Onida Devil gives way to new age married couple

By Biprorshee Das , afaqs!, Mumbai | In Advertising | September 16, 2009
Onida announces its new campaign with a married couple as the protagonists; new TVCs to hit air on September 18

Bidding adieu to its decades old mascot - the Onida Devil - MIRC Electronics, promoters of Onida, announced its new campaign. A married couple, Siddharth and Ritu, played by actors Vipul Gupta and Manjari Fadnis, will be seen as the protagonists in the television commercials.

Four TVCs have been created by McCann Erickson for Onida's Black Beauty microwave, Thunder range of LCD and colour TVs, Atom DVD player and front loading washing machine.

& #BANNER1 & #Sriram Krishnamurthy, vice-president, sales, service and marketing, Onida says in a press statement, "India today is no longer concerned about 'neighbour's envy', especially when it comes to durables. The new Onida needs to fit into the consumers' lifestyles by understanding their latent needs better and delivering quality products with thoughtfully designed features."

The microwave oven ad has the protagonists, Siddharth and Ritu, hosting a get-together with friends, when Ritu suggests that Siddharth cook for the guests. He cooks the suggested dish in the Onida microwave, with the TVC highlighting the oven's 'one-touch auto cook menu' feature.

In the LCD TV ad, Siddharth is seen re-arranging family pictures on the wall to make way for a home theatre system for the new LCD TV, much to Ritu's dismay. The commercial then shows how, with an Onida LCD TV that comes with a home theatre bar, there is no need to install additional speakers.

The DVD player ad shows Siddharth pulling a fast one on Ritu, telling her that she is on air. Ritu, who excitedly calls up her mother, soon finds out that her husband has just inserted a SD card into the player. The player boasts of a USB port and SD card reader that allows users to play movies and music directly, without having to burn a disc.

In the fourth commercial, the couple is seen playing hosts once again to Siddharth's friends, who soil the pillow covers with food. Ritu then tells her friend how it is her husband's turn to wash. The washing machine features a wider and taller drum.

All the commercials end with the new tagline, Tumko dekha toh yeh design aaya.

Commenting on the new tagline, Krishnamurthy tells afaqs!, "New design has always been a part of Onida's scheme of things. Now, we are putting forward this idea to the consumer with a guarantee that there will be newer designs and ideas around our products."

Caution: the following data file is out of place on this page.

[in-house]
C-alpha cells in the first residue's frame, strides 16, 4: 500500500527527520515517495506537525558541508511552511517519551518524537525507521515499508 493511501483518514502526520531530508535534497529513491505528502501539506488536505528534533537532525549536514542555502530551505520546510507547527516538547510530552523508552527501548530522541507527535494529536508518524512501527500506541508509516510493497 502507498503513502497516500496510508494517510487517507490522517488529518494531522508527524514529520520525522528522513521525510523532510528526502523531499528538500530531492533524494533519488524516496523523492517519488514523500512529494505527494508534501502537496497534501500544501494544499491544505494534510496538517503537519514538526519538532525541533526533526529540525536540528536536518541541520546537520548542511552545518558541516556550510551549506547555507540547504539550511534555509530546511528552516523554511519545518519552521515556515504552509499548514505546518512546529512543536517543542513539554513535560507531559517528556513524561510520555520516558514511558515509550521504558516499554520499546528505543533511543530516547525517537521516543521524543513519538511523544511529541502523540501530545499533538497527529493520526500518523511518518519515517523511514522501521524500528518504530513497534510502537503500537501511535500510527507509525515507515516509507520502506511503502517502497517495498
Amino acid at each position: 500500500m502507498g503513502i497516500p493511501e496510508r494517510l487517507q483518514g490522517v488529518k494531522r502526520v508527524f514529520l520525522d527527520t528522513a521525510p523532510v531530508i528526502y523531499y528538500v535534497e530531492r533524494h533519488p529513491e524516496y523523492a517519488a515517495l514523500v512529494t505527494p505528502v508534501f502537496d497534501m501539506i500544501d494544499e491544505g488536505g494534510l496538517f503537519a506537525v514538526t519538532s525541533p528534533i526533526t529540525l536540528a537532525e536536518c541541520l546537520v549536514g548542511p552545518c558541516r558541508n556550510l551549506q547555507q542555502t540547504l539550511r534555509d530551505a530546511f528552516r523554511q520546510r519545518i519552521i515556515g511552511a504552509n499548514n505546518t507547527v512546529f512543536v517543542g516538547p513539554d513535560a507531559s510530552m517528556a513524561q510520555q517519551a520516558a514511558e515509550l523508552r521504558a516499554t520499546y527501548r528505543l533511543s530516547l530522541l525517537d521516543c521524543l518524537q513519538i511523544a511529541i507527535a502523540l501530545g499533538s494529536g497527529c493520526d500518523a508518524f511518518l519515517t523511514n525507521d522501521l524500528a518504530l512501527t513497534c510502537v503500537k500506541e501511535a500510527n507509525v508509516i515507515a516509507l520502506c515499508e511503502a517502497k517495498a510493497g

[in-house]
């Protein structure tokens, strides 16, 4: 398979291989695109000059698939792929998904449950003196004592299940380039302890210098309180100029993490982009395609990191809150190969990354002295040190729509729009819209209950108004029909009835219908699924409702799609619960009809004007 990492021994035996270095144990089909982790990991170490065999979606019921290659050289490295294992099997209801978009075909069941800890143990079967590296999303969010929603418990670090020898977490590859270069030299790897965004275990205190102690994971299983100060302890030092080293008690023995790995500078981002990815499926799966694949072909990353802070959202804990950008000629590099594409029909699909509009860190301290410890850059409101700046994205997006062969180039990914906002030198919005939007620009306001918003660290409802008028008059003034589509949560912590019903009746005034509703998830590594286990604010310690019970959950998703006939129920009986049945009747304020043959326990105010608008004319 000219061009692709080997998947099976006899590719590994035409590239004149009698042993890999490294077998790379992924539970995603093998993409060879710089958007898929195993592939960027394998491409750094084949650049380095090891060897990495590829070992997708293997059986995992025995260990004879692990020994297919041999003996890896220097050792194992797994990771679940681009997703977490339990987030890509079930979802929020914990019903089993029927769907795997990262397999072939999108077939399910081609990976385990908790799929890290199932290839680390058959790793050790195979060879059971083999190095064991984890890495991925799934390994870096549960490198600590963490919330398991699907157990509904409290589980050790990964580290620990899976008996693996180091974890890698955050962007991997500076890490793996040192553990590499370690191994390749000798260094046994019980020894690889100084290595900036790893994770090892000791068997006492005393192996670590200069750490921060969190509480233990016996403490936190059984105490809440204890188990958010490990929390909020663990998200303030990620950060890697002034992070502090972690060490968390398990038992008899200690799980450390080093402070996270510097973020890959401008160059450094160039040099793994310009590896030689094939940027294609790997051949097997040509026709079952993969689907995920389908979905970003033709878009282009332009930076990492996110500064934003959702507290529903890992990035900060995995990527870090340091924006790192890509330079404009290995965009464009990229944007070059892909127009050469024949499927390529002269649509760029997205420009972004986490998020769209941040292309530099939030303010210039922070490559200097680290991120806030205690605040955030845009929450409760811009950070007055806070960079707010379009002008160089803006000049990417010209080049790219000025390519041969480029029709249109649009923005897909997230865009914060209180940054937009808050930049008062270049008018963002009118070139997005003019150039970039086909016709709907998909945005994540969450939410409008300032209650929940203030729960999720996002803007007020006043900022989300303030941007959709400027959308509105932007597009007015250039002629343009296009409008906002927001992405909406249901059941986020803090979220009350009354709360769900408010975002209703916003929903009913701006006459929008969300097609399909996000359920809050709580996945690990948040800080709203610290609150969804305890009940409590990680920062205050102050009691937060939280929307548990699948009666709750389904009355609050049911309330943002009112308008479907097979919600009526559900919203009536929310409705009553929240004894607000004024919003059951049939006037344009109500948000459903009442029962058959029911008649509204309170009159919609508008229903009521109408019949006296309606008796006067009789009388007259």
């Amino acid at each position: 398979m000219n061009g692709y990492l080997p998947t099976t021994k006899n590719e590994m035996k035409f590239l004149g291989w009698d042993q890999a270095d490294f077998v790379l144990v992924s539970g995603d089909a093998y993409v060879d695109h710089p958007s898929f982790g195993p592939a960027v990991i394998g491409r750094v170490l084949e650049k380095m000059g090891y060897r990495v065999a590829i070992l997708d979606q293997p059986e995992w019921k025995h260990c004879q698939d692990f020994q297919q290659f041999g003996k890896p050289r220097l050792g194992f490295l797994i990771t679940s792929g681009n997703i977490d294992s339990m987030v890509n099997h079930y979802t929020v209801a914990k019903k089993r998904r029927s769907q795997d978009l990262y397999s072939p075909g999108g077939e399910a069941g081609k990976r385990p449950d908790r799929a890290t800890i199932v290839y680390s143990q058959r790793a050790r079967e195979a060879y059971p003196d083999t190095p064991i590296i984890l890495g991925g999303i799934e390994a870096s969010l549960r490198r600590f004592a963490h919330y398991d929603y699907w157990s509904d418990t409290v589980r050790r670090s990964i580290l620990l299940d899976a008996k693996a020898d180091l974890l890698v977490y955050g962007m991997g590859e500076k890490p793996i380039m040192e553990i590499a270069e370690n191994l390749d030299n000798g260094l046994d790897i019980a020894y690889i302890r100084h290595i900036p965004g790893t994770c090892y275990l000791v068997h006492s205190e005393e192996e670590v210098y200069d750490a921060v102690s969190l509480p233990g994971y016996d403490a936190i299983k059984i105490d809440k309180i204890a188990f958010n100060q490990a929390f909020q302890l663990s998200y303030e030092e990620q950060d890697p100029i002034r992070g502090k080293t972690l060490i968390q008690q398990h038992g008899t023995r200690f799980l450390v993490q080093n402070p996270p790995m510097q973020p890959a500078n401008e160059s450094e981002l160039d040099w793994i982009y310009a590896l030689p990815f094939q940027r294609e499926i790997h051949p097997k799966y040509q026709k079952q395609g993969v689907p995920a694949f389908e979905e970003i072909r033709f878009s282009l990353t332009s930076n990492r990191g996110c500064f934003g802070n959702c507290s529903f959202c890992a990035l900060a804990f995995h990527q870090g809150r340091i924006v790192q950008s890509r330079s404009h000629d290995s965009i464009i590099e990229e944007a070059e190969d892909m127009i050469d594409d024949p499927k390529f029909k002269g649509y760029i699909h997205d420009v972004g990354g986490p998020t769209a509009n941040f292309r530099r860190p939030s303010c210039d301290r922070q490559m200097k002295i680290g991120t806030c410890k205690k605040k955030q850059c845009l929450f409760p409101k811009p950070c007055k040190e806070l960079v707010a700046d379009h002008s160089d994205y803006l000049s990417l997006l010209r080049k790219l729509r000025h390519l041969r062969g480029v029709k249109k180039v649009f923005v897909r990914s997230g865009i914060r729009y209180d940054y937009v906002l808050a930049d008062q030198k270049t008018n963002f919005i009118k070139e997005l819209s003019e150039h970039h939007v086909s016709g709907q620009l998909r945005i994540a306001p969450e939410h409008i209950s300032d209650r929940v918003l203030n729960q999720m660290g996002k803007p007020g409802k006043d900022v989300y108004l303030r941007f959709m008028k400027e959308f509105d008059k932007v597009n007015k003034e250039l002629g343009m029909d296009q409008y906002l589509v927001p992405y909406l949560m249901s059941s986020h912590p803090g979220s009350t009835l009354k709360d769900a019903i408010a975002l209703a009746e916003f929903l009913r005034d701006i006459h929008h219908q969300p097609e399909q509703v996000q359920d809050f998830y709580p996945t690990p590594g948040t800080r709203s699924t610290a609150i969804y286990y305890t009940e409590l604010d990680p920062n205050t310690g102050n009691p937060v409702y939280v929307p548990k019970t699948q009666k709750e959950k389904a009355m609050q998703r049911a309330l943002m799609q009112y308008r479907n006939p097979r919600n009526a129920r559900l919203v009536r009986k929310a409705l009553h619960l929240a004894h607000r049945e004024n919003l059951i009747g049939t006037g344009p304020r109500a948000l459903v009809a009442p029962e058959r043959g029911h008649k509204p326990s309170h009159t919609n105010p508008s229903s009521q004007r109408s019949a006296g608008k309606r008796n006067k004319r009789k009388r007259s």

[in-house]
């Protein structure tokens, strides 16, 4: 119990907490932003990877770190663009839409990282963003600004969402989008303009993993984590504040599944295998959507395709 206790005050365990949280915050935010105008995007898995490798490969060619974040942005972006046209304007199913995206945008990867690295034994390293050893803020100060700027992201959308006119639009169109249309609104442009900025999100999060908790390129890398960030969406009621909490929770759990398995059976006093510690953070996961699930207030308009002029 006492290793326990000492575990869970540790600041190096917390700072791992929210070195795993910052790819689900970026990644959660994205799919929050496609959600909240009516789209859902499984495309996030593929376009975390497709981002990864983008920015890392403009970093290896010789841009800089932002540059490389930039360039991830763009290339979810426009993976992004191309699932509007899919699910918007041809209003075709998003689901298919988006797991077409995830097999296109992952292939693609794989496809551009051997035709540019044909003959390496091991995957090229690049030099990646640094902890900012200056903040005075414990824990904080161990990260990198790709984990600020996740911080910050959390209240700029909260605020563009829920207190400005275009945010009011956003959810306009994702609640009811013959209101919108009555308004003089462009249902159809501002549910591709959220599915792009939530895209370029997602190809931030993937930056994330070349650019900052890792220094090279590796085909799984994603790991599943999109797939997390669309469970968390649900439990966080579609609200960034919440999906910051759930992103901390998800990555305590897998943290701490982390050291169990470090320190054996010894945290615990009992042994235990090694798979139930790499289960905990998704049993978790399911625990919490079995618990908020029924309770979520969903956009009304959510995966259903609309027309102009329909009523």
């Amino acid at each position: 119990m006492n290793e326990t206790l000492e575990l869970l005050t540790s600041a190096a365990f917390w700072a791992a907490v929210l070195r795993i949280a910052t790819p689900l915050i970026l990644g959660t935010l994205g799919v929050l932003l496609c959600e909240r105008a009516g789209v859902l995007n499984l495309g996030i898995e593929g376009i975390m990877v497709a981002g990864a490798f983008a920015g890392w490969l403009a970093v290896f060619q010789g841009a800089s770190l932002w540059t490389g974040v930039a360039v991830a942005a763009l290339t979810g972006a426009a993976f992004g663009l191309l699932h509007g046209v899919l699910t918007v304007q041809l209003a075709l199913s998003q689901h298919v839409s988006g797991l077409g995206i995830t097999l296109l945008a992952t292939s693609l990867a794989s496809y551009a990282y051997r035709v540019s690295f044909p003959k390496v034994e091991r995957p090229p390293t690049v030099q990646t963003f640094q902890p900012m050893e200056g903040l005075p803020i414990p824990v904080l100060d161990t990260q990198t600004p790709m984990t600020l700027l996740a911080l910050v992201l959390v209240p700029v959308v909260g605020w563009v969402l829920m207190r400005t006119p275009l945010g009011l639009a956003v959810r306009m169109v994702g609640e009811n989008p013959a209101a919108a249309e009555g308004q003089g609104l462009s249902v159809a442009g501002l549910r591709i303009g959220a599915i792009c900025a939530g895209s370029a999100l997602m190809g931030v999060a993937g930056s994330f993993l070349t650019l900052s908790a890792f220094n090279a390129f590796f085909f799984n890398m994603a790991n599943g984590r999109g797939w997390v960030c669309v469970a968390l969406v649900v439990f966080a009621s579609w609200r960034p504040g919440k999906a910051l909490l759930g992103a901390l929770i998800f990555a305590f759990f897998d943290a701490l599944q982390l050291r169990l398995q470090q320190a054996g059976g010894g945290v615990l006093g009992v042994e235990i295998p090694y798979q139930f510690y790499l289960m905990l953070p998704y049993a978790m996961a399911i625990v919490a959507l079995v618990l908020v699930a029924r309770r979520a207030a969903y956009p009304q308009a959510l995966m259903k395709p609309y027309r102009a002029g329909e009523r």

Prasoon Joshi, regional executive creative director, Asia Pacific, McCann Erickson, says, "A brand has to be very, very relevant to its times. In Onida's case, the Devil was losing relevance in today's times. We are not taking a serious but a tongue-in-cheek and humorous approach in portraying a modern couple's life."

The creative team at McCann Erickson tells afaqs! that while other competing brands are bringing international products to India, the new Onida campaign pushes the idea that Onida is exclusively Indian and its products are developed with the consumer in mind.

The married couple in the commercials show how the gender bias, when it comes to household chores, is being blurred and both husband and wife share the work, while appliances become a part of their lives instead of just lying around.

The team behind the creative campaign consists of Joshi, PK Anil (creative director), Aman Mannan (creative director), Kapil Tammal (creative director, art), Prasad Venkatraman (copy head) and art directors Swati Goel, Manasi Sanke and Pramod Chauhan.

Satbir Singh, chief creative officer, Euro RSCG tells afaqs!, "One look at the cash and one can figure out that the attempt is to look younger."

He adds, "I am a tad disappointed that it is not better. It could have been for LG or Samsung as well. The biggest reason they will be watched and talked-about is because of the Devil's replacement - curiosity."

Like many others, he, too, has his take on the Devil being the corporate identity for Onida, referring to it as "one of Indian advertising's icons". However, he is quick to add that the Devil may not resonate much with the young population as they may have missed its early evolution.